# Summary

# 17.6. Summary¶

The bias-variance trade-off allows us to more precisely describe the modeling phenomena that we have seen in this chapter: under-fitting relates to model bias; over-fitting results in model variance. In Figure 17.4, the \(x\)-axis measures model complexity and the \(y\)-axis measures the components of risk - model bias squared and model variance. Notice how as model complexity increases, model bias decreases and model variance increases. Thinking in terms of test error, we have seen this error first decrease and then increase as the model variance outweighs the decrease in model bias. To select a useful model, we must strike a balance between model bias and variance.

Collecting more observations reduces bias if the model can fit the population process exactly. If the model is inherently incapable of modeling the population (as in the example above), even infinite data cannot get rid of model bias. In terms of variance, collecting more data reduces variance. One recent trend is to select a model with low bias and high intrinsic variance (such as a neural network) but collect many data points so that the model variance is low enough to make accurate predictions. While effective in practice, collecting enough data for these models tends to require large amounts of time and money.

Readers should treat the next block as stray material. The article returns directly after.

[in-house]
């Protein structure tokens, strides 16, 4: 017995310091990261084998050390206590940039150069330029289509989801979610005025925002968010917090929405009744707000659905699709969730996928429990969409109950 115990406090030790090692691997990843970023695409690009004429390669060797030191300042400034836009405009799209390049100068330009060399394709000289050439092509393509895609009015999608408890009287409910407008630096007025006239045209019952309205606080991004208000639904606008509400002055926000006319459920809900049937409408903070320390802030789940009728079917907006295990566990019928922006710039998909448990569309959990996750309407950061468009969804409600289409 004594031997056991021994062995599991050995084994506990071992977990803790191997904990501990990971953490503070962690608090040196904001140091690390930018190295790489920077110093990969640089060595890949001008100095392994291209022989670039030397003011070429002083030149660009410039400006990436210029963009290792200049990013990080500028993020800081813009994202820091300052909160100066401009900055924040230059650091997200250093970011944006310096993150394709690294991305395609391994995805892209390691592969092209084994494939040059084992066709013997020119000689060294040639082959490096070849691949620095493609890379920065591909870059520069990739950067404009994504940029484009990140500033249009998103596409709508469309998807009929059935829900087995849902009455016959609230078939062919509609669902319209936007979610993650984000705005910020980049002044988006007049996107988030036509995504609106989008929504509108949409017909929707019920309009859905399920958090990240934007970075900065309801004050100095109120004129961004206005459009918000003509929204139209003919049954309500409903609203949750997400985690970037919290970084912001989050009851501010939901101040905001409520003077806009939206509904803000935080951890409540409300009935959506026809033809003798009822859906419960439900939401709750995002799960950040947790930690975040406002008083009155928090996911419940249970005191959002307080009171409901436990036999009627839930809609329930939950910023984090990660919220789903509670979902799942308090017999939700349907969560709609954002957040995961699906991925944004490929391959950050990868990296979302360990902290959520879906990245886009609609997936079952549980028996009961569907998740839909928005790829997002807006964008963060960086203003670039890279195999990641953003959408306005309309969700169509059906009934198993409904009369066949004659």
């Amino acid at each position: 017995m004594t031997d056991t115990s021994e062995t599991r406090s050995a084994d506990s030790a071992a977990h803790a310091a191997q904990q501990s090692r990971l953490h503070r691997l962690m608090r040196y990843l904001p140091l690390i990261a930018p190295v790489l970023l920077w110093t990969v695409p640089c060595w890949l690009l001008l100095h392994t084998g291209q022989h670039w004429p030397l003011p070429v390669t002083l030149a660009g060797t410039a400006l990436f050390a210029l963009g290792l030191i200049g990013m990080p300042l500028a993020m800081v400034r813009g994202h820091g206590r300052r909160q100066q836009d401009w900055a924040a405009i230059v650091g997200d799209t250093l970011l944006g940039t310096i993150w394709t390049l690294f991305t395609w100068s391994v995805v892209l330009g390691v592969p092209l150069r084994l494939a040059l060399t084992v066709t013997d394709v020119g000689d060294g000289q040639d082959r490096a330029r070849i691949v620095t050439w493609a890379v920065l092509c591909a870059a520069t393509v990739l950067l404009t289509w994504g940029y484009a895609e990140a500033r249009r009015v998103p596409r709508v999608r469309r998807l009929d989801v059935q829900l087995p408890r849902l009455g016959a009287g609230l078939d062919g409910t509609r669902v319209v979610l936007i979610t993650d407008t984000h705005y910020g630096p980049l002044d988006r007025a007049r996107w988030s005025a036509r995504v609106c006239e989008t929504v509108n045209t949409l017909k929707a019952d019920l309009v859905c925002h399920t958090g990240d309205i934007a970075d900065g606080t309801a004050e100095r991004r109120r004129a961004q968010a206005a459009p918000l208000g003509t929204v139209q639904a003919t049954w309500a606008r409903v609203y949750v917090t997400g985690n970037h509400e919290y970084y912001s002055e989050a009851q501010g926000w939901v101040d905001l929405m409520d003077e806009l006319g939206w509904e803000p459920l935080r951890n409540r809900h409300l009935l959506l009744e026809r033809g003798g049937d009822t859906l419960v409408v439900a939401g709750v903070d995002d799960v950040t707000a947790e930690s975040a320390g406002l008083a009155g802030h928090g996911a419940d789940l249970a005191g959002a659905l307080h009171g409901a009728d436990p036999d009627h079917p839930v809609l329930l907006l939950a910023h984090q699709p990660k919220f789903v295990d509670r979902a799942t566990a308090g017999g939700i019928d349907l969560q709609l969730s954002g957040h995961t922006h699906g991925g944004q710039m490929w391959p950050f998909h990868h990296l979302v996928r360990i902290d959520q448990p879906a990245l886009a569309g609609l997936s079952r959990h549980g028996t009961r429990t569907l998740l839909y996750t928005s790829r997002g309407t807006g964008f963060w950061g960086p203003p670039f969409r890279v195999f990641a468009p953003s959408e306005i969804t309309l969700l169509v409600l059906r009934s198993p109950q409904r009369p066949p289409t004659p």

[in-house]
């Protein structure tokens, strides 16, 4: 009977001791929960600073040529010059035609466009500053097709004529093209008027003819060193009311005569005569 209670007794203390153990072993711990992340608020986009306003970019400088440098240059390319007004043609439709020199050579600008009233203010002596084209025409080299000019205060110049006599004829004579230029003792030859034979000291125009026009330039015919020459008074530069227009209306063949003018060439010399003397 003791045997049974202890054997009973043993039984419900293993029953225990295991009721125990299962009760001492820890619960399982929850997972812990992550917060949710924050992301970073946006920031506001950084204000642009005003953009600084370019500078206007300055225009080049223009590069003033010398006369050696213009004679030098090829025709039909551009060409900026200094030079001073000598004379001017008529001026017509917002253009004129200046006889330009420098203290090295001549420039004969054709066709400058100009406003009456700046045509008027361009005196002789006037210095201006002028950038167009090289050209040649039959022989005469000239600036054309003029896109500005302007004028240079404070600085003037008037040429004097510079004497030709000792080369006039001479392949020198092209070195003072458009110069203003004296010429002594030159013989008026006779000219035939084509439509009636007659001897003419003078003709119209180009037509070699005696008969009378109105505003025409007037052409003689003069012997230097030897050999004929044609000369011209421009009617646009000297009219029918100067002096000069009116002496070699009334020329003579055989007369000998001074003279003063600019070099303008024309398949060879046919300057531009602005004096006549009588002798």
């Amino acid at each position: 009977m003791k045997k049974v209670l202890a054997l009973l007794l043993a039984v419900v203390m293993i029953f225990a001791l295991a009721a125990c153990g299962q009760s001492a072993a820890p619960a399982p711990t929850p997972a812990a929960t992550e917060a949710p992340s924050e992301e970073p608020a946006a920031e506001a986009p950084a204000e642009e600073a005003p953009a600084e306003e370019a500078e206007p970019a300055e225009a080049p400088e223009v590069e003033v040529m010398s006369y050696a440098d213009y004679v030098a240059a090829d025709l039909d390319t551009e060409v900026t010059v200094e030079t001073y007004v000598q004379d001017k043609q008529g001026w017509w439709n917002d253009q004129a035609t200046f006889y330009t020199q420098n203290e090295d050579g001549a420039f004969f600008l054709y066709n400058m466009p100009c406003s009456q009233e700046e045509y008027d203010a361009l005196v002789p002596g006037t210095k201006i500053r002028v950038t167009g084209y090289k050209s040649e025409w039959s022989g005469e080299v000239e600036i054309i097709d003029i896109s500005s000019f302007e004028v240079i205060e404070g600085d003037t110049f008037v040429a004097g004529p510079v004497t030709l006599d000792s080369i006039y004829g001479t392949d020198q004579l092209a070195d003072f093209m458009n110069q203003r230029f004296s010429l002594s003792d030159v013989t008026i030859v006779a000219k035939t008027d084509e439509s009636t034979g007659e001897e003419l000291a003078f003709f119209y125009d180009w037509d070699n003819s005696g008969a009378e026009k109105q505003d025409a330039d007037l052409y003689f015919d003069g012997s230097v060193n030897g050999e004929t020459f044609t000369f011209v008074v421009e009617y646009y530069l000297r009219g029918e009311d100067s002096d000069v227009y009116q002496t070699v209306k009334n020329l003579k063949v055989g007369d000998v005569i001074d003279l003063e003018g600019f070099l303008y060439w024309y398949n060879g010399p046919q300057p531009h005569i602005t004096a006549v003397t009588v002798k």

Creating more features, whether useful or not, typically increases model variance. Models with many parameters have many possible combinations of parameters and therefore have higher variance than models with few parameters. On the other hand, adding a useful feature to the data, such as a quadratic feature when the underlying process is quadratic, reduces bias, but even adding a useless feature rarely increases bias.

Being aware of the bias-variance tradeoff can help… And techniques of train-test, cv, and reg are designed to ameliorate this issue.